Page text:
VLSI Technology LLC has agreed to dismiss all claims against Intel Corporation in a patent case before the Delaware District Court in the US. The two companies made a joint filing on 27 December outlining their intentions to abandon the action. As well as agreeing to dismiss all claims, VLSI has submitted to a covenant not to sue Intel, its suppliers or its customers in relation to the patents included in the action. The parties will not exchange any money and will bear their own costs.
The decision to quit the case comes in the wake of the Delaware Court’s chief judge, Colm Connolly, having issued controversial standing orders requiring litigants to reveal the identity of their ultimate owners, and the involvement of litigation funders. VLSI is backed by an investment company and has previously told Judge Connolly that being restricted by confidentiality agreements, it would not be possible to reveal its ultimate owners.
Connolly took over the position of Chief Judge from Leonard Stark, who was elevated to the Federal Circuit in March 2022. Judge Stark had one of the busiest patent dockets in the US. It has been speculated that the standing orders were, in part at least, to reduce the court’s workload. Delaware is home to many corporations, including so called Non-Practising Entities (NPEs) such as VLSI. NPEs often have ownership structures in which the identities of the ultimate owners are protected by confidentiality agreements. It seems likely that many NPEs will wish to avoid Judge Connolly’s courtroom to avoid being the subject of these standing orders.
In two other actions in Delaware involving other parties, patent owners have filed petitions with the Federal Circuit requesting that Judge Connolly’s standing orders shouldn’t be allowed. In the VLSI case Connolly had postponed a hearing to hear the owner-identification issue, originally set for December, pending the outcome of the Federal Circuit petitions.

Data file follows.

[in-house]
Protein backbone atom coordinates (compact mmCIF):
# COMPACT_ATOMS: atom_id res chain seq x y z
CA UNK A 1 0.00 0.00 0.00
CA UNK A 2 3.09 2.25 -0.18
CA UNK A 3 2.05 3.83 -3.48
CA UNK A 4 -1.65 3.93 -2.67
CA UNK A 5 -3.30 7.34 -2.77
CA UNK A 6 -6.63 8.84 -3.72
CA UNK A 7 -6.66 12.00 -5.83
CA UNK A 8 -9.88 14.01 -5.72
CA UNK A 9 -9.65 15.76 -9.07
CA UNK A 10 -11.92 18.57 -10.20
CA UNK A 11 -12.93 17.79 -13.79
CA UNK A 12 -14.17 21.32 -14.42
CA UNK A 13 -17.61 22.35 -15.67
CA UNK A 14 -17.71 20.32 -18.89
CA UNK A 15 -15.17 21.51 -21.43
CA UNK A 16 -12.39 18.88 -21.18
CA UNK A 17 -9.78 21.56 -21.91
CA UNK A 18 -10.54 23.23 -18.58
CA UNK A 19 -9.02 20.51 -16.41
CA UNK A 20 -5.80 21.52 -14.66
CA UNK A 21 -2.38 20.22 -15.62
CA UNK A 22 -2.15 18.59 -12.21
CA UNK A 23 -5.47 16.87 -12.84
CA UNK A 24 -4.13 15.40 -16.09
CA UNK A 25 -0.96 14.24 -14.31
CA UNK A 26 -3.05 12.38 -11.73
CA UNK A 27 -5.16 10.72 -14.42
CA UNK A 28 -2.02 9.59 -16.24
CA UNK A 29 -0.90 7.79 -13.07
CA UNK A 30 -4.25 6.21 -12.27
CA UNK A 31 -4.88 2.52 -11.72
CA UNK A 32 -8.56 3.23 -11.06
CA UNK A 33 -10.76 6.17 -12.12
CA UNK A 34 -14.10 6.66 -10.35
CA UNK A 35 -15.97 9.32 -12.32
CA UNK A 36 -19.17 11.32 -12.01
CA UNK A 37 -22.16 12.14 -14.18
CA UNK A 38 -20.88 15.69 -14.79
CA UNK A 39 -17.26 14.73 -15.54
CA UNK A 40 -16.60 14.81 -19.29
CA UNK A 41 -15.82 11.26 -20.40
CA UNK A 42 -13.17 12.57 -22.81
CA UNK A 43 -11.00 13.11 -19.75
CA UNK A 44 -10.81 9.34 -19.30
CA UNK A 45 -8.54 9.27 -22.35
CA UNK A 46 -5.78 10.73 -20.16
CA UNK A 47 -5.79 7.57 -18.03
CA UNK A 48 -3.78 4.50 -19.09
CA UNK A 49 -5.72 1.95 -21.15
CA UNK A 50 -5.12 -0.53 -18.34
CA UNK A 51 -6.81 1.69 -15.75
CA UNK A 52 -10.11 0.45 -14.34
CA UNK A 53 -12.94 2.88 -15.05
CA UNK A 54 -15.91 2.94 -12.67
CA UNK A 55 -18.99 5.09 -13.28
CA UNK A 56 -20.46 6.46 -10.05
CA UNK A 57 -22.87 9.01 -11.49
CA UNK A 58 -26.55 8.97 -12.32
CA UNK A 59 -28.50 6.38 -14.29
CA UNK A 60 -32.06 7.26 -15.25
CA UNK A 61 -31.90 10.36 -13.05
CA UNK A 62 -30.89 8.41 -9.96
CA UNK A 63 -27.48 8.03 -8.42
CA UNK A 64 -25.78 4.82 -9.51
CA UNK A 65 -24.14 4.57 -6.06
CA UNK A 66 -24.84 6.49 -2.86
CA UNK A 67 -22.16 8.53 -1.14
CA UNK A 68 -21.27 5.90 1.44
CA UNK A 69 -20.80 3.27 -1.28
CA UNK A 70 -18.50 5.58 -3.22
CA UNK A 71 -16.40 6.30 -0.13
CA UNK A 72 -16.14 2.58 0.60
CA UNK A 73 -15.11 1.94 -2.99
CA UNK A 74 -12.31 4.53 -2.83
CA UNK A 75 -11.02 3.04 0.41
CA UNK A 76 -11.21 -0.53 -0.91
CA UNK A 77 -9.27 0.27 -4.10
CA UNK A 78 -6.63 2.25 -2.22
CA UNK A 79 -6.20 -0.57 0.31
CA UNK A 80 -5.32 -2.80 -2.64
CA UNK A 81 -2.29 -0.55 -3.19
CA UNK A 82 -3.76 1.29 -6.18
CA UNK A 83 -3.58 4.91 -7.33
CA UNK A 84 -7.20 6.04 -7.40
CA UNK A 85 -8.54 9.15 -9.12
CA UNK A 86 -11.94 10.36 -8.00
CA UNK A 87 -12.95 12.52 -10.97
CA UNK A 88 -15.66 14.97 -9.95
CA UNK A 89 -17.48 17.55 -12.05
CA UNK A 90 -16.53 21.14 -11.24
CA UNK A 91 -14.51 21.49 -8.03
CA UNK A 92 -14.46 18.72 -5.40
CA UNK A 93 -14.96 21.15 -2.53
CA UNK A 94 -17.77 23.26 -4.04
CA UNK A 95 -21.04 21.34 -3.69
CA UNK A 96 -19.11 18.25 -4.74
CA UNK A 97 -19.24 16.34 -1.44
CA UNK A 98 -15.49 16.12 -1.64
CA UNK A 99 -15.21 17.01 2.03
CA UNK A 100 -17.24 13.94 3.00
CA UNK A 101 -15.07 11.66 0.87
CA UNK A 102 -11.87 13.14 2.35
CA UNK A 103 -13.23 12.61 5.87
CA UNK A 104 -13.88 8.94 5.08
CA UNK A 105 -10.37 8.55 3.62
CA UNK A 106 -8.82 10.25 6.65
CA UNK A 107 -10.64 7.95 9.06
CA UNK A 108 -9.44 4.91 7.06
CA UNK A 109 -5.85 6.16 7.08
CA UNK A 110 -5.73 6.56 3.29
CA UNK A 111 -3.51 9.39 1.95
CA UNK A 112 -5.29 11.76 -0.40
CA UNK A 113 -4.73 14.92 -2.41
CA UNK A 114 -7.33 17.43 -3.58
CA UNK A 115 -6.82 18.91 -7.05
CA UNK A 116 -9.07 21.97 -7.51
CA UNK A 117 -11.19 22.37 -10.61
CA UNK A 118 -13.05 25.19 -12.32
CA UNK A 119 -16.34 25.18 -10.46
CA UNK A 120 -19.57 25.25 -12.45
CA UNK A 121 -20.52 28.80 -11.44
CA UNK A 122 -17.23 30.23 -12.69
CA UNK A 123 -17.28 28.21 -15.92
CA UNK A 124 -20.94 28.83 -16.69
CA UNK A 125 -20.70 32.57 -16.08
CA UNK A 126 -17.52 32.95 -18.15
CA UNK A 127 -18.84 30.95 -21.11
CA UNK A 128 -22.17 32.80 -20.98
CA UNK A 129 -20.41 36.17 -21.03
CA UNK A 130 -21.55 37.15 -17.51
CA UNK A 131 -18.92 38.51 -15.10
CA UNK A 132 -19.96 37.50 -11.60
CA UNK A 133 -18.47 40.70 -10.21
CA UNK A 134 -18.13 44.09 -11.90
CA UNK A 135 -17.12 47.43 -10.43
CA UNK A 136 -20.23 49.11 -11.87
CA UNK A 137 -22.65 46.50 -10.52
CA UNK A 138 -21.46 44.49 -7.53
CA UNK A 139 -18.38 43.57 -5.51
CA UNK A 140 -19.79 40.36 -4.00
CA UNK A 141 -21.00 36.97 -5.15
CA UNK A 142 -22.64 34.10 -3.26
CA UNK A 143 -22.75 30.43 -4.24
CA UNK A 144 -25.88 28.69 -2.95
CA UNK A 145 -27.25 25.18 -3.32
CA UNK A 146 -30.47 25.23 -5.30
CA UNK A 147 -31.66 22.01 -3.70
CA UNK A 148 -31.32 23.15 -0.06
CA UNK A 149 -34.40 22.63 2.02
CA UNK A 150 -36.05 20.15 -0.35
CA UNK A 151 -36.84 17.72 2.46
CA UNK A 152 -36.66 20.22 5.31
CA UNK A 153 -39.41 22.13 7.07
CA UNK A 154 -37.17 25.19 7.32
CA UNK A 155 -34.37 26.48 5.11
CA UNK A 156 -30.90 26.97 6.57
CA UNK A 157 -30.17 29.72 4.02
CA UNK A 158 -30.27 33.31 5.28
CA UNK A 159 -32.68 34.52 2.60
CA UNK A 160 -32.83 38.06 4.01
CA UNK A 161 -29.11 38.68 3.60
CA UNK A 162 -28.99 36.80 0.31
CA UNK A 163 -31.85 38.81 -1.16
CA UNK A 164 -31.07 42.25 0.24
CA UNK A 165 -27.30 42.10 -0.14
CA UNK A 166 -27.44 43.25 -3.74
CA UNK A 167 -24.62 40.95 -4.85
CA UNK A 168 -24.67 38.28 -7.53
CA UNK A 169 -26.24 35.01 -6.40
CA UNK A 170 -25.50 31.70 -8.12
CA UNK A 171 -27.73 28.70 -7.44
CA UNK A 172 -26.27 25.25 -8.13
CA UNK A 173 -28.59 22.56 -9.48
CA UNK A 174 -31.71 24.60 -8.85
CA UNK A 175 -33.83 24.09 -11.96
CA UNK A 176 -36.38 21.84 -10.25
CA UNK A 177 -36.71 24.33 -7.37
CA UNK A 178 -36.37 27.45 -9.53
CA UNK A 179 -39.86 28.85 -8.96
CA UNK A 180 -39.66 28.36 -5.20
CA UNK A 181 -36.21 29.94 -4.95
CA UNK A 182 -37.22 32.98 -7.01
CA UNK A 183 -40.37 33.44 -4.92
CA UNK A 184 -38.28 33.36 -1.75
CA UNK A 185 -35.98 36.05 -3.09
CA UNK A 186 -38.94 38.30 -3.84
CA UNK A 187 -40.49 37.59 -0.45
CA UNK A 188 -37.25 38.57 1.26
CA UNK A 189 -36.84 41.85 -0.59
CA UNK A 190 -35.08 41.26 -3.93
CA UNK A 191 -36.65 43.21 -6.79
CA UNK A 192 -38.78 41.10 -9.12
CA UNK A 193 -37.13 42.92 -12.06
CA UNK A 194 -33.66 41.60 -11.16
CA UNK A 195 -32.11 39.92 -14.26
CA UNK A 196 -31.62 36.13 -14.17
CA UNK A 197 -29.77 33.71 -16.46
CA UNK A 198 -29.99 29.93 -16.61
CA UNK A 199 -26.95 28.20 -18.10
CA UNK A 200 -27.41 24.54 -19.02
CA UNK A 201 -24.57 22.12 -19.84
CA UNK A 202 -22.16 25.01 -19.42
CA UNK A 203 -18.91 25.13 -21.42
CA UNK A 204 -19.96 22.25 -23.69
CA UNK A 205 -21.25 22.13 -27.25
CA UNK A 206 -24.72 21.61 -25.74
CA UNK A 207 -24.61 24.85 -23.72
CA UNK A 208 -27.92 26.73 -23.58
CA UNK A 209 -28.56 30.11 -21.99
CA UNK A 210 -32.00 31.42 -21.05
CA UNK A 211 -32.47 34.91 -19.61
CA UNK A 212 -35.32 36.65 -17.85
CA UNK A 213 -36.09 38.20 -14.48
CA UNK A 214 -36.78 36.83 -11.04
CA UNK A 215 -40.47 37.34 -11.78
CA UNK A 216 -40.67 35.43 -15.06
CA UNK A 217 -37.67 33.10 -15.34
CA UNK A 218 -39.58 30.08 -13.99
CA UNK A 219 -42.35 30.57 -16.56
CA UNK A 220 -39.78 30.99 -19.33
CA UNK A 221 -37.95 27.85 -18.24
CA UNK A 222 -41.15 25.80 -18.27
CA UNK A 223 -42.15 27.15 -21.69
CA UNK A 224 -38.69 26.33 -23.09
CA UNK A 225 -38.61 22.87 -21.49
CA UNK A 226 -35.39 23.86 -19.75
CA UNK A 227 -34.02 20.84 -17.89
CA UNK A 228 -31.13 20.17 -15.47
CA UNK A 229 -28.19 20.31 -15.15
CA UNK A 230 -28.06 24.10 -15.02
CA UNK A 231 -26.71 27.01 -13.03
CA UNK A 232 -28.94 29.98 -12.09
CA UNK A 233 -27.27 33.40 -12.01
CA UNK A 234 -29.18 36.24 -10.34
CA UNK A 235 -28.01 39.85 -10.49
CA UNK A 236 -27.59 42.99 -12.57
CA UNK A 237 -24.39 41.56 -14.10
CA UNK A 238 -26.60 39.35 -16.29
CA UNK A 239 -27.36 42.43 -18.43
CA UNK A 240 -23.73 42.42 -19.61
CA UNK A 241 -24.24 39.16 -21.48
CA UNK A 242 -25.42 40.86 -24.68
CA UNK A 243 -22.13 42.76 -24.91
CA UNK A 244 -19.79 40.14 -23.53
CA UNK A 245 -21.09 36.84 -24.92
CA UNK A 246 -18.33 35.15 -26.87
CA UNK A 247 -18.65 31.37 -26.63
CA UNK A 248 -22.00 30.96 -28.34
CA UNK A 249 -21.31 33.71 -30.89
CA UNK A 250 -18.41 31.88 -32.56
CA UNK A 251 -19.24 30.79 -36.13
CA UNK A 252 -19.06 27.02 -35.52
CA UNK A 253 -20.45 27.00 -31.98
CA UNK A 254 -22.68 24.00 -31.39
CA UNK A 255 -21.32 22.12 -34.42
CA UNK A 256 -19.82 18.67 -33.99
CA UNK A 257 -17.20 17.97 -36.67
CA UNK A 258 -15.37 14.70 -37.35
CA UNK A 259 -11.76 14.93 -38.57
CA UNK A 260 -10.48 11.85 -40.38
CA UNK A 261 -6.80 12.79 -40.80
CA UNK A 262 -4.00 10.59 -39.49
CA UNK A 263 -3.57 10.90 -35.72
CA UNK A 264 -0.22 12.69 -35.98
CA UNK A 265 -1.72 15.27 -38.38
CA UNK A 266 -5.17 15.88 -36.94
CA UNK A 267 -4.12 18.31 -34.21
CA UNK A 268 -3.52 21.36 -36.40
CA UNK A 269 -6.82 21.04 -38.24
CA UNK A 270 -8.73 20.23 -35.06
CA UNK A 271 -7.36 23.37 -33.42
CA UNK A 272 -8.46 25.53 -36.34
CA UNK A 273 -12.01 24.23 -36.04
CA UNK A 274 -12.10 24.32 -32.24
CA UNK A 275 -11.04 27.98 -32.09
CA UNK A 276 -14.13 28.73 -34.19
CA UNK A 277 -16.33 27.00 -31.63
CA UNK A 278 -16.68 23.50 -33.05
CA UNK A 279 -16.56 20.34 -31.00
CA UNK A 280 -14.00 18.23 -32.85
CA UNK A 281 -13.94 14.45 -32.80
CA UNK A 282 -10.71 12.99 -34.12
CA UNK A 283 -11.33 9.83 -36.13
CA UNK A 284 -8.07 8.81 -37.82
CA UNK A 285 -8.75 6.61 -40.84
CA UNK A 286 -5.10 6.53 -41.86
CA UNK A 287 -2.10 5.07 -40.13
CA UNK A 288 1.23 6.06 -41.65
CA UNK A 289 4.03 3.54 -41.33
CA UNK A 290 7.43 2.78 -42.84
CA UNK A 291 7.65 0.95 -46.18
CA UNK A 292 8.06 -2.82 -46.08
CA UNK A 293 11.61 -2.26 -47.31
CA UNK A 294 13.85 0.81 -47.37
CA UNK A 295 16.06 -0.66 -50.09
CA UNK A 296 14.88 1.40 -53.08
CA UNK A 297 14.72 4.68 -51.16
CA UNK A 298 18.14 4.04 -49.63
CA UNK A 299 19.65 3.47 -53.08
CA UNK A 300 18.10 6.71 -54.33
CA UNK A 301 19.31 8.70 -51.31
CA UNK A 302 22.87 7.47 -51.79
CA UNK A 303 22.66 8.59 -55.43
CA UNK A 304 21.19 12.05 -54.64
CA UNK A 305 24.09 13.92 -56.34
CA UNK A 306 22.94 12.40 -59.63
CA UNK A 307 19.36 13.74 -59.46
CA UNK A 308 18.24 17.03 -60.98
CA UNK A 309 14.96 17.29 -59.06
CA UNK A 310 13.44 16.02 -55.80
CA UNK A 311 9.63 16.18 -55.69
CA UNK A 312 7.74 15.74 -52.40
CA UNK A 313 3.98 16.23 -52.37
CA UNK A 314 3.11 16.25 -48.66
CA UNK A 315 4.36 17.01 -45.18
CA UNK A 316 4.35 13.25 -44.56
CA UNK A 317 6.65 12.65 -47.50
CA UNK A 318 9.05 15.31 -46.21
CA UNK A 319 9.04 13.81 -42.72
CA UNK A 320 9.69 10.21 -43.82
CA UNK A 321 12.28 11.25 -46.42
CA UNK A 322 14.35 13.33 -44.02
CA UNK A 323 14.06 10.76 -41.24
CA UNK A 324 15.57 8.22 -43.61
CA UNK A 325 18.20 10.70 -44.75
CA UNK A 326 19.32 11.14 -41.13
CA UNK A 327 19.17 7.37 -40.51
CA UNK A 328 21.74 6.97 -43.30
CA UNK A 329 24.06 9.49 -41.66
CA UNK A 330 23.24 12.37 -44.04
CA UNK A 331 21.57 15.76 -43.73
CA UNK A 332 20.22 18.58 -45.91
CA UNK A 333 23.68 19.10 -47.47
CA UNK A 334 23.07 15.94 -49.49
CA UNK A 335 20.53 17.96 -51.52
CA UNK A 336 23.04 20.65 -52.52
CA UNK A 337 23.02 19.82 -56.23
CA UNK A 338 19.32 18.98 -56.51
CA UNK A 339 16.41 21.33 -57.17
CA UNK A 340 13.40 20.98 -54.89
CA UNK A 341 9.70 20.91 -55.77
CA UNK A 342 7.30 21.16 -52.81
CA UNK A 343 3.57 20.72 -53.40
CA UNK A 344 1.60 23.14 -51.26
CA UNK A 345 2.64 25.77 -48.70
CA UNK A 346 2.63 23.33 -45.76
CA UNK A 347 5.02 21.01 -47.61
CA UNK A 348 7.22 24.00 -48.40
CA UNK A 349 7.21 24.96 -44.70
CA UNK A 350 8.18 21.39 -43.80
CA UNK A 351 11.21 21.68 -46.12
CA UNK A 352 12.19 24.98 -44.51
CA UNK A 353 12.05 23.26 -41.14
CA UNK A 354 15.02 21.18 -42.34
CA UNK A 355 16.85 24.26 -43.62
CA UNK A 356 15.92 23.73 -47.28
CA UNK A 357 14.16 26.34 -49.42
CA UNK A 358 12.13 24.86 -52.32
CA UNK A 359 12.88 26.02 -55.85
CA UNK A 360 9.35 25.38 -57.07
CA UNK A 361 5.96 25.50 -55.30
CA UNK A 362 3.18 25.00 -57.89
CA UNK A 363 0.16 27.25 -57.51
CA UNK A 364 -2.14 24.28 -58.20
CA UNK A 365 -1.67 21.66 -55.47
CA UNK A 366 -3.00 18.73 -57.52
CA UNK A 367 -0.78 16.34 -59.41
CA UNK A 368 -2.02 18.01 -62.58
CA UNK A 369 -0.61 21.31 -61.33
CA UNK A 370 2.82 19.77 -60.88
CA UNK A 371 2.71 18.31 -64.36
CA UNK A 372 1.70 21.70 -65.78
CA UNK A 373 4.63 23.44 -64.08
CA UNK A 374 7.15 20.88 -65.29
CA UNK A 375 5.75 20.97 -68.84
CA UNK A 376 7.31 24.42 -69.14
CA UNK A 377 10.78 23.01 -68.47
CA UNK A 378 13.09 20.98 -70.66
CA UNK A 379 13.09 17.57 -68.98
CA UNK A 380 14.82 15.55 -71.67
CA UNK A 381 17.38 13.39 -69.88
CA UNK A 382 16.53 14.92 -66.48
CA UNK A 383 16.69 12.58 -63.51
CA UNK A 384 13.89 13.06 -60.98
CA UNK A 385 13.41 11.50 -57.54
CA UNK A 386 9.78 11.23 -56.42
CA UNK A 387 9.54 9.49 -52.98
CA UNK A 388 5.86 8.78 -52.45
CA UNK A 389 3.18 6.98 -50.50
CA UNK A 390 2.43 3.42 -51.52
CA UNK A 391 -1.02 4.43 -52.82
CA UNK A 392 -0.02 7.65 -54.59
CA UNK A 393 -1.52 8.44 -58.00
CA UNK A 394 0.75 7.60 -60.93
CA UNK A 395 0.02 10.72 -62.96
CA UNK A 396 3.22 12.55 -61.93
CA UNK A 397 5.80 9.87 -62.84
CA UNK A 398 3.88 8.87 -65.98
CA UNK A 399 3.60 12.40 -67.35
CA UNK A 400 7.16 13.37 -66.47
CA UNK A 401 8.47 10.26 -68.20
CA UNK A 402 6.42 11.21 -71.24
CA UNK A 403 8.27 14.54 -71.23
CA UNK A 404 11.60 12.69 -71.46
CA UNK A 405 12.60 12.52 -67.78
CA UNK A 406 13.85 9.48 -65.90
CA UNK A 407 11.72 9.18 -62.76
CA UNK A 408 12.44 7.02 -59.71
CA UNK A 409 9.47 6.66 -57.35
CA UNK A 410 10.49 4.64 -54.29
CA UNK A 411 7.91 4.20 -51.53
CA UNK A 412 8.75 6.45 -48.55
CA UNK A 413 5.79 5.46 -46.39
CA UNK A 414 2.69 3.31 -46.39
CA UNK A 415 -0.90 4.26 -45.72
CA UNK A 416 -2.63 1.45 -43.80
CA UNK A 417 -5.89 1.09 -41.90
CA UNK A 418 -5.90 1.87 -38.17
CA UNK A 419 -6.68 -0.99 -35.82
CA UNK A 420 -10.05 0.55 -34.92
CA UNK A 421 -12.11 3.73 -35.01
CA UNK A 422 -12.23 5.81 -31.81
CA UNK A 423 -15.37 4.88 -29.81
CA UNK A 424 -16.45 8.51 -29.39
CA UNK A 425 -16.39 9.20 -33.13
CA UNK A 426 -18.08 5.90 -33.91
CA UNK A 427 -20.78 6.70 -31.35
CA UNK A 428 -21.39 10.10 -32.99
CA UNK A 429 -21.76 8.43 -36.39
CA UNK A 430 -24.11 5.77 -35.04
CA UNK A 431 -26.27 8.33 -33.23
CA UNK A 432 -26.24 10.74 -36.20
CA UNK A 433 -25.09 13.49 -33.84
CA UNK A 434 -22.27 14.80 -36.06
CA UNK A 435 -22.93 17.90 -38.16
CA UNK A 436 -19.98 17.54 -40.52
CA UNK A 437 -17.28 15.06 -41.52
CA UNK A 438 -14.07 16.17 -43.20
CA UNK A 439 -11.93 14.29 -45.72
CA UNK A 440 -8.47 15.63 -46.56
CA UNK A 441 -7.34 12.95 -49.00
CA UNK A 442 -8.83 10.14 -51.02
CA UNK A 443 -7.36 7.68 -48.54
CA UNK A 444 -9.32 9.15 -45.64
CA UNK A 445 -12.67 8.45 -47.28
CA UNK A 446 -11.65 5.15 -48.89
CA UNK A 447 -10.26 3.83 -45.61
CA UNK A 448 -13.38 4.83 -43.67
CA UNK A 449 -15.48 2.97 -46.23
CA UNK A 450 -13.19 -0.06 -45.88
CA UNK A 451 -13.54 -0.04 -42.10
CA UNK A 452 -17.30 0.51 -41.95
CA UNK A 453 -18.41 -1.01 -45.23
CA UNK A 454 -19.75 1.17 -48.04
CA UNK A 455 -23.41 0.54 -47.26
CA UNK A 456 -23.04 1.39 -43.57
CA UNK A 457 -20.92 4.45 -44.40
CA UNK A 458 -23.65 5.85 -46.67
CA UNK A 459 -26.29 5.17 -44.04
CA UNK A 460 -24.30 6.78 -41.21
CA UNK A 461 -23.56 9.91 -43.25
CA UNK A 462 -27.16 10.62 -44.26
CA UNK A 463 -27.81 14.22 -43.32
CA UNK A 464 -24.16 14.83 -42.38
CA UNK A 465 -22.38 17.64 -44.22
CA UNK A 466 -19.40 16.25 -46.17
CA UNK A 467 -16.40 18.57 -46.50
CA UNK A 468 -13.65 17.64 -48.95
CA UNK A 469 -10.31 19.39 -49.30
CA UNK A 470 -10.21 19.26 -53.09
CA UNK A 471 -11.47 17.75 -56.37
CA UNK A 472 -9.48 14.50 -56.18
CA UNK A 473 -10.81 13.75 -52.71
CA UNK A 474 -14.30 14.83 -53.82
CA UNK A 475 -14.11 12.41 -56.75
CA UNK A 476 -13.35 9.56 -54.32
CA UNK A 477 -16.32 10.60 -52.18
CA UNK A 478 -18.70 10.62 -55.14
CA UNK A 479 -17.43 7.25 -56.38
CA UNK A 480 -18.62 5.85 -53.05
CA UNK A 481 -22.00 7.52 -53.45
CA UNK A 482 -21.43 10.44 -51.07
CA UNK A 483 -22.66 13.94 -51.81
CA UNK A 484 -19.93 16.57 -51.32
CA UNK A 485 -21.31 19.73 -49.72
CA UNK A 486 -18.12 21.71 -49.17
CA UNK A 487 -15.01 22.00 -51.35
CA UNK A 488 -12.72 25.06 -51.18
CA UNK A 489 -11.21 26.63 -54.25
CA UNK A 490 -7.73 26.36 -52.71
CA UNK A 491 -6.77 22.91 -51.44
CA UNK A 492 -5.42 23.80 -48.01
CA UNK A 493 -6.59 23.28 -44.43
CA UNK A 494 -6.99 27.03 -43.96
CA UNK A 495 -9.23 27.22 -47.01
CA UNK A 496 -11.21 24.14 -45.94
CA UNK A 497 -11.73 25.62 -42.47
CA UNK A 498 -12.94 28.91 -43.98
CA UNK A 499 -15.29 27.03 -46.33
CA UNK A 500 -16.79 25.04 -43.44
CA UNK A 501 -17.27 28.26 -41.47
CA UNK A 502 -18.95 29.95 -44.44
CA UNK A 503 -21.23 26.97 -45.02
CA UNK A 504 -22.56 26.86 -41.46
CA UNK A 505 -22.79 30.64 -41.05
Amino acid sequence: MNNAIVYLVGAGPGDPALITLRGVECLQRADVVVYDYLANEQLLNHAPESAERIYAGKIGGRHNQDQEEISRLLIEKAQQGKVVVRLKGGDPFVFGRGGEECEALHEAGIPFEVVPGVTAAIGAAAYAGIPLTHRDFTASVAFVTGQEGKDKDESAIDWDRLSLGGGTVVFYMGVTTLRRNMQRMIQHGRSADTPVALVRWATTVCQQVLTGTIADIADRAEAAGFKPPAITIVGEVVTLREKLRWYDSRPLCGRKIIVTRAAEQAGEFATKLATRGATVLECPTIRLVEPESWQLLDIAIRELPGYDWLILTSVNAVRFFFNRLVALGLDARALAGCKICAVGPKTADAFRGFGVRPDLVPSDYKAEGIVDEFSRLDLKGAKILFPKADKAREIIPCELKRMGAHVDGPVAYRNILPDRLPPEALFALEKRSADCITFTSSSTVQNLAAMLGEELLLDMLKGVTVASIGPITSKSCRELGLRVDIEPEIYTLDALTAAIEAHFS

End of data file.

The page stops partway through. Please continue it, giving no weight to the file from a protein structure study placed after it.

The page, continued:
Most other courts in the US do not have strict requirements to declare ownership and funding arrangements. For example, in June 2022, Judge Gilstrap from the Eastern District of Texas denied a motion relating to discovery of litigation funding arrangements. He indicated that the issues weren’t relevant to that case.
These issues can cut both ways. In a recent decision, the head of the USPTO, Kathi Vidal, sanctioned OpenSky Industries LLC for trying to extract cash from VLSI and Intel as part of a Patent Trial and Appeal Board (PTAB) review of the VLSI patents. Vidal took OpenSky to task for its failure to respond to her requests for details of OpenSky’s backers.
This places increased focus on choice of venue and the use of declaratory judgment (DJ) actions in the US. This is especially relevant for NPEs who may not be able to disclose their ultimate owners. While it may be possible for NPEs to assert their patents in other jurisdictions, patent owners might consider their patents to be at threat of being challenged by venue transfer, jurisdiction or DJ actions in Delaware. If the Federal Circuit supports Connolly’s orders, NPEs will have to think carefully about whether they wish to remain registered in Delaware.
The Delaware action is part of a wider dispute between VLSI and Intel which has seen VLSI bring patent infringement claims in California, Texas and Delaware. VLSI has been successful in two actions in Texas, with juries there awarding VLSI over $3 billion. Intel has taken the first of these to the Federal Circuit, having filed its opening brief in September 2022. Intel has also challenged several of the patents in question in front of the PTAB of the USPTO.
The US patents suit are: 6,212,633; 7,246,027; 7,247,552; 7,523,331; and 8,081,026. These are various former NXP properties that relate to semiconductor technology. The patents cover technology such as power saving in integrated circuits and semiconductor packaging.
Written by Andrew Thompson, Partner, EIP. Co-authored by Peter Scull, Registered US Patent Attorney in Denver, CO | EIP.